Do not take out the piercing as there is a risk of letting the hole close, trapping the infection side.
Do not move the piercing from either side of the lobe. Just pat dry the area with a paper towel as any other materials can leave behind remains or fibers which can complicate the problem
Continue cleaning the affected area until the piercing is completely healed and the infection appears to have cleared.
Routine care is essential during the initial days after piercing. Consult your primary care doctor if you have had a cartilage piercing and it seems infected, turns painful, or develops into a bump. The doctor may suggest pain-relieving medications, oral antibiotics, or topical creams to treat the inflammation or ear bumps to keep the infection from spreading. If your ear infection does not seem to be improving, the doctor may even suggest hospitalization to stop the spread of infection.
When to See a Specialist for an Ear Infection
A piercing is an open wound. An earlobe piercing usually takes about 6 to 8 weeks to heal, but it can take longer if it gets infected. In most cases, a minor ear infection can be managed at home successfully with the doctor’s recommended tips. However, if the symptoms continue to worsen and the infection does not seem to be getting better, medical assistance is crucial.
If the earring or the backing gets stuck inside your earlobe and the pain is not subsiding, specialist help becomes necessary, and you will have to visit the hospital to get it out without causing any injury.
Schedule an appointment with an ear specialist if you develop the following symptoms:
- High fever
- Spread of infection beyond the piercing site
- Redness and inflammation around the infection site
- Inability to move the ear
- The earring clasp get embedded into the skin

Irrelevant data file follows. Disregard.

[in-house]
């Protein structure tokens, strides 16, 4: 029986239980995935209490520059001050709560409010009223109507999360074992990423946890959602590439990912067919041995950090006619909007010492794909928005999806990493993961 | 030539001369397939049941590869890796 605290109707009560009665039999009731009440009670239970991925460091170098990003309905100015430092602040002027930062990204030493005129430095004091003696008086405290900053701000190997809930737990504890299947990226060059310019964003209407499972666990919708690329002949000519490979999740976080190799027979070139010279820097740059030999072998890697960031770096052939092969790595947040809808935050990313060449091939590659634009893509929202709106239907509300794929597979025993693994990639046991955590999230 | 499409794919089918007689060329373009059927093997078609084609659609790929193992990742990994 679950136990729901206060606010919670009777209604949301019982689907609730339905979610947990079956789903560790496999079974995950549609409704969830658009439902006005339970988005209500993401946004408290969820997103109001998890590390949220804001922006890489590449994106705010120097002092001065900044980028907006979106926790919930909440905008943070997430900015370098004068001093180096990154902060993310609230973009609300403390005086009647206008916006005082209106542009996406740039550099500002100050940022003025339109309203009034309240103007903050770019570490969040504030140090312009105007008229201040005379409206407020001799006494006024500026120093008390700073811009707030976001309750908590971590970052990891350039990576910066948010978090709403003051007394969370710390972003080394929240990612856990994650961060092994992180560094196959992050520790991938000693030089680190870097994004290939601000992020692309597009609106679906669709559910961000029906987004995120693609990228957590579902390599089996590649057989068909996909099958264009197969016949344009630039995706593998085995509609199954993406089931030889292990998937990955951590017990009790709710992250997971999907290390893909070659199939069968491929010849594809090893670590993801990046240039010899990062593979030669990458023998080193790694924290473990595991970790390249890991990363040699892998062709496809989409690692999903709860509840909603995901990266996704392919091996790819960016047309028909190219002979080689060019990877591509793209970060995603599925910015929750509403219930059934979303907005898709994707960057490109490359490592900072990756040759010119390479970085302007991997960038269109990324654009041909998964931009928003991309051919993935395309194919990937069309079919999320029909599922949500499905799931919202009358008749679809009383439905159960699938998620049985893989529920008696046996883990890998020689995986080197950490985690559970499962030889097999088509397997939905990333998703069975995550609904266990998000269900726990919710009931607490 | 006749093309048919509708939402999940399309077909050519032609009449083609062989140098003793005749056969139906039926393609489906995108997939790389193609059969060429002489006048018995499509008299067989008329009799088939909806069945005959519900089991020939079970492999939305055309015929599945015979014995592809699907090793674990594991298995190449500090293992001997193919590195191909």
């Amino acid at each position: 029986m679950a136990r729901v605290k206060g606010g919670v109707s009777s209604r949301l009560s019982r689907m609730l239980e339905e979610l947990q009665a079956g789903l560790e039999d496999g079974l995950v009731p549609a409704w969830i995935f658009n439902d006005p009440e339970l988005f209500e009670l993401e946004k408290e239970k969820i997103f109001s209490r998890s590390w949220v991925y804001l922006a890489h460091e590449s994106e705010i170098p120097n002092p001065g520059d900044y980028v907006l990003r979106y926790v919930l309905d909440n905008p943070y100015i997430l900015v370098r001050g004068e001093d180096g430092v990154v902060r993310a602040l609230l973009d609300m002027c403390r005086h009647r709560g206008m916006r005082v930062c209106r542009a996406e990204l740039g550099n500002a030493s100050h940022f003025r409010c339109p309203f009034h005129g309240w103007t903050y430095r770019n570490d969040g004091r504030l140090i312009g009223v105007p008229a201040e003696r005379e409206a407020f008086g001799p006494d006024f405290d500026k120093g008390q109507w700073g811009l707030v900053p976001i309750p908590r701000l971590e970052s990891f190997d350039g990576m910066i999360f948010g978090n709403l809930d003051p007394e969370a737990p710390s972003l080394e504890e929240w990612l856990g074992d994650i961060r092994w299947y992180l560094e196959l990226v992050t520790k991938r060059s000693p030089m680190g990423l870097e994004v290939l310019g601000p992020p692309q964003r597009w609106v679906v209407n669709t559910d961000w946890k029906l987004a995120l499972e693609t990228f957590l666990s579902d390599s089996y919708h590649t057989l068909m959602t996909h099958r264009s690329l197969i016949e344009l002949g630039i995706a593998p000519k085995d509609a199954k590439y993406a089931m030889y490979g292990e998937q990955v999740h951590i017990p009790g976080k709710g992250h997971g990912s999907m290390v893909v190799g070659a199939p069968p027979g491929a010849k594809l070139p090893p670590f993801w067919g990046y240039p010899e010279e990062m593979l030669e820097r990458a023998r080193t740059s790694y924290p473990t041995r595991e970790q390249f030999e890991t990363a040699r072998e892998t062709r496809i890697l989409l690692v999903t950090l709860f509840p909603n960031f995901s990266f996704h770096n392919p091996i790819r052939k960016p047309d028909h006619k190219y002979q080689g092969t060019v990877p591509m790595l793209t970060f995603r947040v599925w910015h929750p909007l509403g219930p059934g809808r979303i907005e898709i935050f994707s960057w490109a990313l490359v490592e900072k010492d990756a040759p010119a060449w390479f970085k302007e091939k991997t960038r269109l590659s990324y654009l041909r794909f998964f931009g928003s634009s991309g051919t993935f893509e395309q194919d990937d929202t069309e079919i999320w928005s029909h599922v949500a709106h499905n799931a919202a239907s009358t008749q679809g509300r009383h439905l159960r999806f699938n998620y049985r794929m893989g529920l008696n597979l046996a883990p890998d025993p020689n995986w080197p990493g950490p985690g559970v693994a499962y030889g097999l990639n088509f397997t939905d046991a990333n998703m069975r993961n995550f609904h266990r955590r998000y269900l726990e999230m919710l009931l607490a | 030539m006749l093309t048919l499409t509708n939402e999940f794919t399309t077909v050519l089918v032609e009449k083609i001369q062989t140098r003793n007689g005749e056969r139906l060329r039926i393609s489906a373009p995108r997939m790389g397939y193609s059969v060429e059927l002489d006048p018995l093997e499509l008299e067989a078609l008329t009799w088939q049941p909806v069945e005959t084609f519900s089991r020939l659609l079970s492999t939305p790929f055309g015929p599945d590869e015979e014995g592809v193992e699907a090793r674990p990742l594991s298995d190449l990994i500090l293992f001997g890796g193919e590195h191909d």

- Infection does not respond to home treatment
- The upper part of the ear is tender to touch
With proper hygiene and care, you can reduce the risk of ear piercing infections. Thousands of people go through it every day and do not suffer any infections. Call your healthcare provider in case of septic or extreme pain to get timely treatment and relief from pain.
Preventing Ear and Cartilage Piercing Infection
You must follow the aftercare instructions carefully to avoid infections. Here are some ways to prevent ear and cartilage piercing infections:
- The first step to preventing ear and cartilage infection is to visit a professional for piercing rather than piercing at home or some shady place
- Get your ear pierced by needles as they are a safer option as compared to the piercing guns for piercings other than the earlobe
- Hygiene is essential for both piercing methods, and the aftercare protocols must be followed as advised by the professional
- Cleaning the ears twice a day with sterile saline water or rinse provided by the piercer
- Avoid playing with or excessively touching the earring soon after the piercing
- Make sure the earring does not catch in clothes when getting dressed
- Sleep on one side to avoid crushing the ear during the healing process or use a cushion to keep the ear elevated
Lack of care can lead to complications, and the infection can spread to the rest of the body. The infection can also worsen or develop an abscess or pus, which becomes painful and takes longer to heal.
Getting your ears or cartilage pierced is pretty safe, but there is a chance your piercings may get infected. Your ear piercing must be treated as a fresh wound, and you must keep the area clean and care for it to ensure it heals timely. Consult an expert otolaryngologist at the Century Medical and Dental Center if the pierced skin shows signs of infection and does not get better with home remedies to get professional treatment. The otolaryngology doctors recommend the best solutions to prevent the further spread of infection and help you seek quick relief.